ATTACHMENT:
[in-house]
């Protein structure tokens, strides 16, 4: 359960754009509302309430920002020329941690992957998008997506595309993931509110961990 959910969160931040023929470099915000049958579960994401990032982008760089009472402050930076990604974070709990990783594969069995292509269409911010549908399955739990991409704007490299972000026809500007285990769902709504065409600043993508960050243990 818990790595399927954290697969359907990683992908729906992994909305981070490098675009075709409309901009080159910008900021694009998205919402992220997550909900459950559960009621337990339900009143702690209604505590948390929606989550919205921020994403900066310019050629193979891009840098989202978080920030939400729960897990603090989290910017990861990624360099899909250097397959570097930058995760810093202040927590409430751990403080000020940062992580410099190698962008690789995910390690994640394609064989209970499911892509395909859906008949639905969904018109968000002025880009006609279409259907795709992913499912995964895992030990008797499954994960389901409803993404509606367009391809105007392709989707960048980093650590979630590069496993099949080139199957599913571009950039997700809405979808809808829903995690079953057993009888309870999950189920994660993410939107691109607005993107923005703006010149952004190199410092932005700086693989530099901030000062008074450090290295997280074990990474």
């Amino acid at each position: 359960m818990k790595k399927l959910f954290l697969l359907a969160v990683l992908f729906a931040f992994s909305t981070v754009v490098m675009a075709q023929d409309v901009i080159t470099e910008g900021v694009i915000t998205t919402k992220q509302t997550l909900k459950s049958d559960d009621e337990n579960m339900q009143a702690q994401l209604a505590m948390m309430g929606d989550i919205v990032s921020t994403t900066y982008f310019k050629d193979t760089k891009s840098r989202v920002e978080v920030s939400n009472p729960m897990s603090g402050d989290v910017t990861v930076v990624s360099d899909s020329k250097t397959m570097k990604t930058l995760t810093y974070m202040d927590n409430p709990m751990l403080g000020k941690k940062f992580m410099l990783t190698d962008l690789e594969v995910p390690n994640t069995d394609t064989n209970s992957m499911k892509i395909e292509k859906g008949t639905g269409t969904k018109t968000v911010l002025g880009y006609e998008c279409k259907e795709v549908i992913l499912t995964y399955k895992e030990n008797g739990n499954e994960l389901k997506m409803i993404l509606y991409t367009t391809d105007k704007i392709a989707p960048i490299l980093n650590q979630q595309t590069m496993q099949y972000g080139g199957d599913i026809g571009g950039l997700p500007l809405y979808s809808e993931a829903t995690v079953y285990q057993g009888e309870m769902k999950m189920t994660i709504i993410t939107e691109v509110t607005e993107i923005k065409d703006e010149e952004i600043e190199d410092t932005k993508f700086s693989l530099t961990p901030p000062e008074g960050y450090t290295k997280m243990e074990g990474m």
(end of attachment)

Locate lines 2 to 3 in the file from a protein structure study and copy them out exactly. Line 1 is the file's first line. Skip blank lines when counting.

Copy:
């Protein structure tokens, strides 16, 4: 359960754009509302309430920002020329941690992957998008997506595309993931509110961990 959910969160931040023929470099915000049958579960994401990032982008760089009472402050930076990604974070709990990783594969069995292509269409911010549908399955739990991409704007490299972000026809500007285990769902709504065409600043993508960050243990 818990790595399927954290697969359907990683992908729906992994909305981070490098675009075709409309901009080159910008900021694009998205919402992220997550909900459950559960009621337990339900009143702690209604505590948390929606989550919205921020994403900066310019050629193979891009840098989202978080920030939400729960897990603090989290910017990861990624360099899909250097397959570097930058995760810093202040927590409430751990403080000020940062992580410099190698962008690789995910390690994640394609064989209970499911892509395909859906008949639905969904018109968000002025880009006609279409259907795709992913499912995964895992030990008797499954994960389901409803993404509606367009391809105007392709989707960048980093650590979630590069496993099949080139199957599913571009950039997700809405979808809808829903995690079953057993009888309870999950189920994660993410939107691109607005993107923005703006010149952004190199410092932005700086693989530099901030000062008074450090290295997280074990990474």
């Amino acid at each position: 359960m818990k790595k399927l959910f954290l697969l359907a969160v990683l992908f729906a931040f992994s909305t981070v754009v490098m675009a075709q023929d409309v901009i080159t470099e910008g900021v694009i915000t998205t919402k992220q509302t997550l909900k459950s049958d559960d009621e337990n579960m339900q009143a702690q994401l209604a505590m948390m309430g929606d989550i919205v990032s921020t994403t900066y982008f310019k050629d193979t760089k891009s840098r989202v920002e978080v920030s939400n009472p729960m897990s603090g402050d989290v910017t990861v930076v990624s360099d899909s020329k250097t397959m570097k990604t930058l995760t810093y974070m202040d927590n409430p709990m751990l403080g000020k941690k940062f992580m410099l990783t190698d962008l690789e594969v995910p390690n994640t069995d394609t064989n209970s992957m499911k892509i395909e292509k859906g008949t639905g269409t969904k018109t968000v911010l002025g880009y006609e998008c279409k259907e795709v549908i992913l499912t995964y399955k895992e030990n008797g739990n499954e994960l389901k997506m409803i993404l509606y991409t367009t391809d105007k704007i392709a989707p960048i490299l980093n650590q979630q595309t590069m496993q099949y972000g080139g199957d599913i026809g571009g950039l997700p500007l809405y979808s809808e993931a829903t995690v079953y285990q057993g009888e309870m769902k999950m189920t994660i709504i993410t939107e691109v509110t607005e993107i923005k065409d703006e010149e952004i600043e190199d410092t932005k993508f700086s693989l530099t961990p901030p000062e008074g960050y450090t290295k997280m243990e074990g990474m």